In any case, the son’s humanity made him the Trinity focal point. Men could see and touch Jesus, not just his “hindparts” or a pillar of “consuming fire.” After his crucifixion and resurrection, all prayers ended with “In Jesus’ name, Amen” or “through our Lord Jesus Christ, Your Son, Amen.” His worshippers made graven images of him, which Jews and Muslims condemned as a Second Commandment violation.3 The iconic cross, with or without the body of Christ, became the most powerful icon in the history of religion. The instrument of torture became the centerpiece in every church and now hangs from a billion necks.

Christians commissioned Michelangelos, Raphaels, and Grunewalds to create countless images of the nailed, thorn-crowned Christ—body stripped to a loincloth, speared and contorted. In the Middle Ages and Renaissance, crucifixion scenes far outnumbered nativities, miracles, and even the martyrdom of saints. By this time, the sanctity of the merciful Mary rivalled that of her son, adding another wing to the poly-mono Trinity. Filling the female divinity void left from paganism, statues of the holy mother were installed in churches everywhere.

So, post-Passion, God completed his three-life evolution. The ancient Canaanite storm deity, Yahweh, rebirthed himself as the solitary unknowable god of Abraham and Moses; he then recreated himself in the Trinity, the human representative of which martyred himself; and, at last, bringing humanity along for the final apotheosis, he renewed for the last time—in eternity with his creatures, beyond birth and death.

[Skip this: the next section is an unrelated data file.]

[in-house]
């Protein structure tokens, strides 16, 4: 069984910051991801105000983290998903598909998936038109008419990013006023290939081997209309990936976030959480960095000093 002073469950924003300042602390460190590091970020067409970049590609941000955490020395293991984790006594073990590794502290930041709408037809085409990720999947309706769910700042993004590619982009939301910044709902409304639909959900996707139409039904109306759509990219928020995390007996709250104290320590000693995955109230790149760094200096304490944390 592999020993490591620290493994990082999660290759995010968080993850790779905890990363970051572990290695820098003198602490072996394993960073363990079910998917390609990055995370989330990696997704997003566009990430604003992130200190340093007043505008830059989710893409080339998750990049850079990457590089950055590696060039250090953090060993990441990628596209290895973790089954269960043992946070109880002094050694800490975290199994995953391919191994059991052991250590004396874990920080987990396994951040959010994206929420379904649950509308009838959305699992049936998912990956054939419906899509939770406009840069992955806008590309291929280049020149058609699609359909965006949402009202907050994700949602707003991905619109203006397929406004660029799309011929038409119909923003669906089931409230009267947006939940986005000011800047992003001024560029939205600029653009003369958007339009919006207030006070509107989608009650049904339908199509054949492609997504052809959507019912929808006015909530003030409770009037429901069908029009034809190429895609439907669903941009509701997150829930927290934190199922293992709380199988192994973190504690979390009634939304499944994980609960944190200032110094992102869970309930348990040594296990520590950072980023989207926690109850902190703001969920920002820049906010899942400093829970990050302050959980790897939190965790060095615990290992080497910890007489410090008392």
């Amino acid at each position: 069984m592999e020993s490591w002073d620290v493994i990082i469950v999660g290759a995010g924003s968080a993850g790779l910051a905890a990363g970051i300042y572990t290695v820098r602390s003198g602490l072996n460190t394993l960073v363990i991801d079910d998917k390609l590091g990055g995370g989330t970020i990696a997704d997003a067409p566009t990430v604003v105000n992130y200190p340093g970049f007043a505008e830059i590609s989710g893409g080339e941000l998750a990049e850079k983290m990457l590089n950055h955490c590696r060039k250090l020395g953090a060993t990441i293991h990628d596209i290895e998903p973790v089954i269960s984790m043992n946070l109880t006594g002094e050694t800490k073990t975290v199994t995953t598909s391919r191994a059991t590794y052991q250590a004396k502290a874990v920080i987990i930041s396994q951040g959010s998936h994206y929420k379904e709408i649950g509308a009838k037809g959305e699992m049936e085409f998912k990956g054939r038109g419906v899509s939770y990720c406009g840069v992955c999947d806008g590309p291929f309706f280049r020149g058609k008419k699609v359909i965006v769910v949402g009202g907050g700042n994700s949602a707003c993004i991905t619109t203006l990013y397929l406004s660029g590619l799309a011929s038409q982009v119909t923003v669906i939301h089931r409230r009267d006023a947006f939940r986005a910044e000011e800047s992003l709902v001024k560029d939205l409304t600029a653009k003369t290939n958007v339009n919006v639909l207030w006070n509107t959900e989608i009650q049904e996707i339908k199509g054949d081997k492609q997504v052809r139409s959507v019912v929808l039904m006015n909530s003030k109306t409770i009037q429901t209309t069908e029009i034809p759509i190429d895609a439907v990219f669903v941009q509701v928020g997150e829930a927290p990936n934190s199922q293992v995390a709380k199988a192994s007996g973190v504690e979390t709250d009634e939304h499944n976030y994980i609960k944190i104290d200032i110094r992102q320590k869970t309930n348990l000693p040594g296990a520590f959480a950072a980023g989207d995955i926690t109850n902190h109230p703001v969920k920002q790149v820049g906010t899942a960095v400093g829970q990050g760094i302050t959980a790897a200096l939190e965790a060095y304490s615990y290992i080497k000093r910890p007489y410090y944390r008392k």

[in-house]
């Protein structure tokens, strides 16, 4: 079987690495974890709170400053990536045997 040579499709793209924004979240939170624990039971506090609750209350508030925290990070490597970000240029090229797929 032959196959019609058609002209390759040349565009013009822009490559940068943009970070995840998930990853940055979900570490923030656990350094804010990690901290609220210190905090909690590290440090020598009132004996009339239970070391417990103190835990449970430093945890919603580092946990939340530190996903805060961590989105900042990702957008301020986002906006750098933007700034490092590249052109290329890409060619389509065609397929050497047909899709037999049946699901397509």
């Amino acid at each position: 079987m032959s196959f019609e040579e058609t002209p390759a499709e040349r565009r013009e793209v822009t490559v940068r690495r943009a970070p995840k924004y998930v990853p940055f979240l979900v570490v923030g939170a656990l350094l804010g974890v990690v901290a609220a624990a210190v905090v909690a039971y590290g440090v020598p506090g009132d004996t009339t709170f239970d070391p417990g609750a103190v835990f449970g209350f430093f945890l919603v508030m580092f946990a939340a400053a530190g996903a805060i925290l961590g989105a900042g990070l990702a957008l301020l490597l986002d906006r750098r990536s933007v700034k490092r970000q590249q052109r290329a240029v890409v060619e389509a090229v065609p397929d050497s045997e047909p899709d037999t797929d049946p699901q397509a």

Copyright © 2020 by David B. Comfort. All Rights Reserved.

[1] The idea of the Divine Council is central to many mythologies: Sumerian, Babylonian, Egyptian, Canaanite, Celtic, Greek, and Roman. In the Hebrew Bible, Yahweh presides over a “divine assembly” (Psalms 82:1), he is seated with “the whole host of Heaven” (1 Kings 22:19), and he meets with “the Sons of God” (Job 1:6).

[2] This Genesis passage is contradicted seven verses earlier where Moses, the alleged author, wrote: “The Lord used to speak to Moses face to face, just as a man speaks to his friend.” He later confirmed this in Deuteronomy (34:10) but never explained the contradiction to his Exodus 33:21 version, “no mortal man may see Me and live.” Muhammad presented yet another version in Qur’an 7:143: God shows himself instead to a nearby mountain, “sending it crashing down, [while] Moses fell down senseless.” However, in the chapter before this, Qur’an 6:12, the prophet asked: “Is Allah not closer than the vein in your neck?”

[3] Christians opposed iconography until the end of the second century. The first images of Jesus appeared on sarcophagi in the catacombs of Rome. The first Roman catacomb painting, created between 300–350 CE, depicted Christ healing a woman. Later, it was believed that his first image was in fact the Shroud of Turin. Pope John Paul II called the fourteen-foot linen veil “the mirror of the Gospel,” though experts concluded that the image was a medieval forgery.

Death is the mother of religion. Would faith ever have been born if not for life’s only inevitability for all: The Reaper? As the first Homo sapiens discovered, we are all renters in life until we buy the farm. So, even before the wheel, mortals invented the first life insurance policy: religion. Each major creed …